Don’t get me wrong—it wasn’t that I didn’t want you, it was just that all my life I had learned hard lessons about getting my hopes up.

So, when the doctor confirmed it, I was overjoyed, stunned, scared—the whole bit. But I was still in denial.

I would believe it when I saw the ultrasound.

That came about 20 weeks in. I’ll never forget that day—we had to go through a round of “genetic counseling” which basically scared the crap out of your parents as every possible genetic mishap imaginable was presented to us with the probability stats as to what our chances were of having a baby with problems.

The ultrasound would clear up a few of the potential mysteries, not the least of which being, are you a boy or are you a girl?

Well, I should tell you that I had been lobbying God pretty hard for the weeks preceding the ultrasound for a girl. When the technician told us that you looked healthy and were definitely a female, I shed the first of what may be many tears on your behalf. This tear was of joy. The ones I’ll cry when you are a teenager and dating are a different story.

Guess what, though? I think I’m still a little in denial. I need you to get here. I need to hold your little self in my arms. I need to see your Mother’s profile in your face. Then it will be real, only then I will allow myself to feel the joy.

Your Mother has been a trouper throughout the pregnancy. She has been tough, confident and not a complainer. And let me stipulate that I think pregnant women have every right to complain! But she didn’t. She was just great–even when I was pissing and moaning about putting your “pack and play” and crib together.

As you’re probably guessing by now, this little book is not edited much; it is very stream-of-consciousness. It may bore you. It my fascinate you. I have no idea.

I hope you will be a reader of books in general. If you don’t like reading, it certainly won’t be because of lack of trying on the part of your folks. We love reading, and I love writing. And you cannot be a writer unless you’re also a reader.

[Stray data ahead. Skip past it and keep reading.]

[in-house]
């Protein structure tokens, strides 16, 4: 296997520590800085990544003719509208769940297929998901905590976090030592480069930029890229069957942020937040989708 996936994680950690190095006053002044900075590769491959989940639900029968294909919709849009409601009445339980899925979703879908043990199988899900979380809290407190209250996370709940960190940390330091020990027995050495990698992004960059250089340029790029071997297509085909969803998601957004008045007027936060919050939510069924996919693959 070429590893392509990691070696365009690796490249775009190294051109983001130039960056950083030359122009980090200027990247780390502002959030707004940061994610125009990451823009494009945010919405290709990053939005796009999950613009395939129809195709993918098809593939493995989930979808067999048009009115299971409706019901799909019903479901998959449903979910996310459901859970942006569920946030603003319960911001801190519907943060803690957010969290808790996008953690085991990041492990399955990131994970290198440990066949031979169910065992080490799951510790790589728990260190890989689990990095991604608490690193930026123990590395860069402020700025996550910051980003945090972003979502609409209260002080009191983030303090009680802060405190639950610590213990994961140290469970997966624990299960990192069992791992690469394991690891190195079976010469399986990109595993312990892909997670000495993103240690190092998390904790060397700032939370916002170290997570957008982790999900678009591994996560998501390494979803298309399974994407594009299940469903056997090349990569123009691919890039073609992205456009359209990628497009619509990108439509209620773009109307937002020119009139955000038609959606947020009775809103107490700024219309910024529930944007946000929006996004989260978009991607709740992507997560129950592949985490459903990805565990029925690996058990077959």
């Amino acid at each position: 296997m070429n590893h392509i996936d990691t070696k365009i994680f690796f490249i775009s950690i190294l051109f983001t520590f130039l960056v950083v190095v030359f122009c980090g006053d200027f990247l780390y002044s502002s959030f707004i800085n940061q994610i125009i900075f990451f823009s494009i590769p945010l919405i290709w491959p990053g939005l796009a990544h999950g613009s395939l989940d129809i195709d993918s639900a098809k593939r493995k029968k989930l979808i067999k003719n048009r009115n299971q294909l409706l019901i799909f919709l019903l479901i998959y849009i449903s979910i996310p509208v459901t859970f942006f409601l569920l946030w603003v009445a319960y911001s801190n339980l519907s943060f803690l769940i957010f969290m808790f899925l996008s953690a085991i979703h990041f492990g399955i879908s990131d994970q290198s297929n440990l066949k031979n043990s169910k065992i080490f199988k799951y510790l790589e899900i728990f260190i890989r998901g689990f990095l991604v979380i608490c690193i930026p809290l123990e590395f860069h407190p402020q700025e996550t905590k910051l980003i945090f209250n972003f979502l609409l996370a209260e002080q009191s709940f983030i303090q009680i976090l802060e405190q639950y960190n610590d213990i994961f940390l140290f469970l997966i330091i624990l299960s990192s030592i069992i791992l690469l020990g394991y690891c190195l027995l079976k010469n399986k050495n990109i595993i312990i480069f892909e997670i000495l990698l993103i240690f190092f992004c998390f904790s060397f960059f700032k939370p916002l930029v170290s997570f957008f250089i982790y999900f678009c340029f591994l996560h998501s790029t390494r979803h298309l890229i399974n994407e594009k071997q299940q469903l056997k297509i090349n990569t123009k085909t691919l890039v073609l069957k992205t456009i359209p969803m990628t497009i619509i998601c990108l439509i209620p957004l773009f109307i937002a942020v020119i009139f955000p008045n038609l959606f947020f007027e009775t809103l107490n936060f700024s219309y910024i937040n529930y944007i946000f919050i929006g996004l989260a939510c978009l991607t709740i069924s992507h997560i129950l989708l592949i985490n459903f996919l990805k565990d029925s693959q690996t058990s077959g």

I’m writing this for you because this is the best way I know to express myself. I may also be writing it for me to help me figure out who I am now that I’m your Dad.

You’re going to learn things about me here that may not always please you. It’s never fun when you make the realization that your parents are just humans—prone to mistakes, foibles and foolishness. But I want you to know who I was when you joined us on this Earth, and who I became as you grew and matured—warts and all as they say (though I do not have warts).

Your Mother will also be depicted here as I see her, and more often than not I will probably paint a picture of her that puts her just a rung below sainthood. There’s a reason for that. Several actually; first being I love her.  There are many, many reasons why I love her, which will become clear to you when you read the rest of this book, as well as by your daily observations.

She’s waiting for me at home right now. We’re supposed to see if you decide to come out on your own tonight. If you decide to stay in that warm comfy place, then tomorrow at 6:30 a.m. we are going to the hospital to induce labor; “Come out with your hands up!”

Either way, God willing, you and I will be introduced by Thursday night. I can’t wait.

I apologize in advance for my shortcomings. And for dodging that whole “first menstrual period” conversation.